instanceKnownVariant(DUnit p)wheredataDimensional(DUnit p) d v =Unit'UnitName v


instance KnownVariant DQuantity where




newtype Dimensional DQuantity d v = Quantity' v






typeQuantity=DimensionalDQuantitycoerceQuantity::Coercible v w =>Quantity d v >Quantity d w


instance KnownVariant (DUnit p) where




data Dimensional (DUnit p) d v = Unit' UnitName v








type Quantity = Dimensional DQuantity




coerceQuantity :: Coercible v w => Quantity d v > Quantity d w


coerceQuantity = coerce


coerceQuantity = coerce


```


```





...  @@ 341,8 +380,10 @@ Once again, `coerceQuantity` is ill typed, simply because of the conservative `n 
...  @@ 341,8 +380,10 @@ Once again, `coerceQuantity` is ill typed, simply because of the conservative `n 

## Syntax


## Syntax














Implementing roles for type families would not require too many changes to the syntax of the language, as most of the required pieces are already there. The biggest current restriction is the fact that one cannot declare role annotations for type families, e.g.,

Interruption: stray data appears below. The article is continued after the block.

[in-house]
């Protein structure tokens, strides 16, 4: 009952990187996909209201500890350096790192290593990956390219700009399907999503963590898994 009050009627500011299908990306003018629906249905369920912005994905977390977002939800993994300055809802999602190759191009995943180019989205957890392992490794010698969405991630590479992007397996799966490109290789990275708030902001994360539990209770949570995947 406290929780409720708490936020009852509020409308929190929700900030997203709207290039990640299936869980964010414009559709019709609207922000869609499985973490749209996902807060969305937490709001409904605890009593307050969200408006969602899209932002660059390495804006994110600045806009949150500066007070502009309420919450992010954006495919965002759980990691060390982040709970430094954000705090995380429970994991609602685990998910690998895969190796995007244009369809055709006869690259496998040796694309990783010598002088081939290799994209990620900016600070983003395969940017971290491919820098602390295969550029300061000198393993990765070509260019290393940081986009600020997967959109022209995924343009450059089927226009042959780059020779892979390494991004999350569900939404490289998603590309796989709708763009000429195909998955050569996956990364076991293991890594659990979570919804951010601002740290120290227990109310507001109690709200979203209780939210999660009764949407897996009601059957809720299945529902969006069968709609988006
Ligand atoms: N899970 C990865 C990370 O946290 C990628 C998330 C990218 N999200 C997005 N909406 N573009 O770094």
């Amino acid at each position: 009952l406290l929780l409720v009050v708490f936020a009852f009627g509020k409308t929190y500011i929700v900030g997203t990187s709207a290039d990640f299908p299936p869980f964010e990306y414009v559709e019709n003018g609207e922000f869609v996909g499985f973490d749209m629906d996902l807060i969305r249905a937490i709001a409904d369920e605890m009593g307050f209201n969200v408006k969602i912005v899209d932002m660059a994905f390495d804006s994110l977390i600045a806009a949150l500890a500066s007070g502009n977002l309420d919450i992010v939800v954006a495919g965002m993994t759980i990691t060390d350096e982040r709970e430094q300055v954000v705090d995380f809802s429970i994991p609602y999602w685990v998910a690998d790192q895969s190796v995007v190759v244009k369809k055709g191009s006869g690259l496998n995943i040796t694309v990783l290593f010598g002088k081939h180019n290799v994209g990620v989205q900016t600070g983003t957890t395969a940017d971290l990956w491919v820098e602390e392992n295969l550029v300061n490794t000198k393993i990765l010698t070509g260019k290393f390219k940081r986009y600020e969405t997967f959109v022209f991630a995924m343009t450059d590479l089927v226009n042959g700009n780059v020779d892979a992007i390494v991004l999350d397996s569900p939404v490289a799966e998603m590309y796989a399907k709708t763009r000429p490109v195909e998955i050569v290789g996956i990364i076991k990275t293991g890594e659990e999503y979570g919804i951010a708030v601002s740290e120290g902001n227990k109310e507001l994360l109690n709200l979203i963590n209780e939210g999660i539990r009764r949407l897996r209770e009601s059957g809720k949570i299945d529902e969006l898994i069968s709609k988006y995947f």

Implementing roles for type families would not require too many changes to the syntax of the language, as most of the required pieces are already there. The biggest current restriction is the fact that one cannot declare role annotations for type families, e.g.,










```


```


type role F nominal


type role F nominal


type family F a


type family F a

...  @@ 351,8 +392,10 @@ typefamilyF a 
...  @@ 351,8 +392,10 @@ typefamilyF a 





But this is a restriction that is easily overcome. In addition, the parser does not currently recognize role annotations for associated type families:


But this is a restriction that is easily overcome. In addition, the parser does not currently recognize role annotations for associated type families:










```


```


classC a wheretype role Assoc nominal nominal